"What we have seen over the last two years is an ongoing evolution or revolution where the providers, whether these are individual providers or group practices or ACOs, and mostly the large health systems, have made a very bold decision to get into telehealth themselves and began to use telehealth in a variety of different ways to care for their own patients," he said. "We have strategically decided to build infrastructures for the use of telehelath by those health systems, but we have absolutely underestimated popularity, the adoption rates by these organizations. I would even go as far as to say that the fastest-growing part of our business in 2015 has shifted from the health plans into health systems. They are the bigger buyer in 2015 vs the payers, who are, by the way, not stopping anything, it’s just that health systems are buying more than they do."

Gorevic thinks there's room for payers and providers in the telehealth space without them butting heads, even if they often do serve the same patients, because they use the systems in different ways. While patients might use virtual visits through their health plan in place of a primary care or urgent care visit, providers are using telehealth for things like chronic care and surgery follow-ups.

"The hospital systems turn to Teladoc for one of several, or potentially multiple of several reasons," Gorevic said. "One is if they’re a risk-bearing hospital, an ACO. Two is, as a patient acquisition strategy, to help them provide more services into the community such that they can acquire new patients. Three is a tool to improve the productivity of their physicians. And four is ultimately to provide an additional service and cost containment for their employee population. Those aren’t really at odds with the payers with respect to the Teladoc service."

Still as the landscape evolves, payers and providers may start to see some redundancy in the telehealth services they offer to their patients and members. Linkous thinks the future might even see large providers creating their own telehealth networks that compete with the vendors.

Most telehealth companies and payers already have their eye on expanding the scope of telehealth services beyond acute care to include things like behavioral health, dermatology, and smoking cessation. Schoenberg also sees a lot of potential in oncology, since cancer patients need regular follow-up visits but often have weakened immune systems, which means they could benefit from skipping the physical doctor visit.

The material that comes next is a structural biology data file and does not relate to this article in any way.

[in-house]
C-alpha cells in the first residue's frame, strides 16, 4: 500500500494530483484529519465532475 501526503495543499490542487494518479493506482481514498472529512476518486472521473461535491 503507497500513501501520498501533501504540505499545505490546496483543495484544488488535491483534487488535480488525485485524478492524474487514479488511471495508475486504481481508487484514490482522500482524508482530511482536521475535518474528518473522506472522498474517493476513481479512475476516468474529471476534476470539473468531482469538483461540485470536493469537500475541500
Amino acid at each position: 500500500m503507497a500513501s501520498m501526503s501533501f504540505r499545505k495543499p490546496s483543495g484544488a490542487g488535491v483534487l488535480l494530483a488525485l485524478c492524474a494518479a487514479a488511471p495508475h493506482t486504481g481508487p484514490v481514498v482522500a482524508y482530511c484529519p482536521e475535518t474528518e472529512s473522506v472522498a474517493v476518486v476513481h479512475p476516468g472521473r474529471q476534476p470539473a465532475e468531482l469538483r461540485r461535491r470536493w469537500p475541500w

Gorevic says the new specialty care modules Teladoc is rolling out come from the direct request of customers, especially health plan customers, who are eager to see how far telehealth savings and increased care access will go.

"We built those products in response to demand from our clients, especially our health plan clients," he said. "Both behavioral health and dermatology have tremendous access to care issues, and as a result the health plans are particularly focused on providing increased ease of access and reduced costs."

Working with payers may have big benefits to the telehealth companies, and to payers, but Schoenberg warns that it's not for the faint of heart. Building an effective technology platform, he says, is the easy part.

"This is an extension of the traditional healthcare system into the homes of Americans, and like everything else that we love or hate about the healthcare system, telehealth has to speak that language," he said. "You have to understand claims and deductibles and EMRs and electronic prescribing and ICD codes and CPT codes and network definitions and licensure and credentialing and state lines and formularies. ... When you work with a payer, jumping up and down and saying I have a great technology is a very, very small part of what you need to do."

Roundup: 13 virtual visit telemedicine providers

by Aditi Pai

This year, a number of telehealth vendors have made news. From large investments in Doctor on Demand and MDLive to Teladoc's recent IPO. Babyforyou.net.ua rounded up 13 companies working on virtual visit offerings, which doesn't include in-house offerings from payers and providers. In the past year, two startups that were included in the 2014 version of this roundupRingadoc and Stat Health, were acquired. Another company, MeVisit, no longer be appears to be operating.

Read on for a list of 13 companies in no particular order currently tackling virtual visits -- mostly video visits, but not all -- for primary care, along with a sampling of their customers where available.

Dallas, Texas-based Teladoc, one of the larger virtual visit companies in this space, went public this year. The company raised $156.8 million in its IPO. At the last minute the company increased both the price of its shares to $19 and the number of shares it was selling to 8.3 million. When Teladoc debuted on the NYSE, it began trading at $28 a share, well above its $19 IPO price. Some of the payers Teladoc is working with include Aetna, Highmark BCBS, Premera, BCBS of Florida, BCBS of Alabama, Independent Health, and Universal American.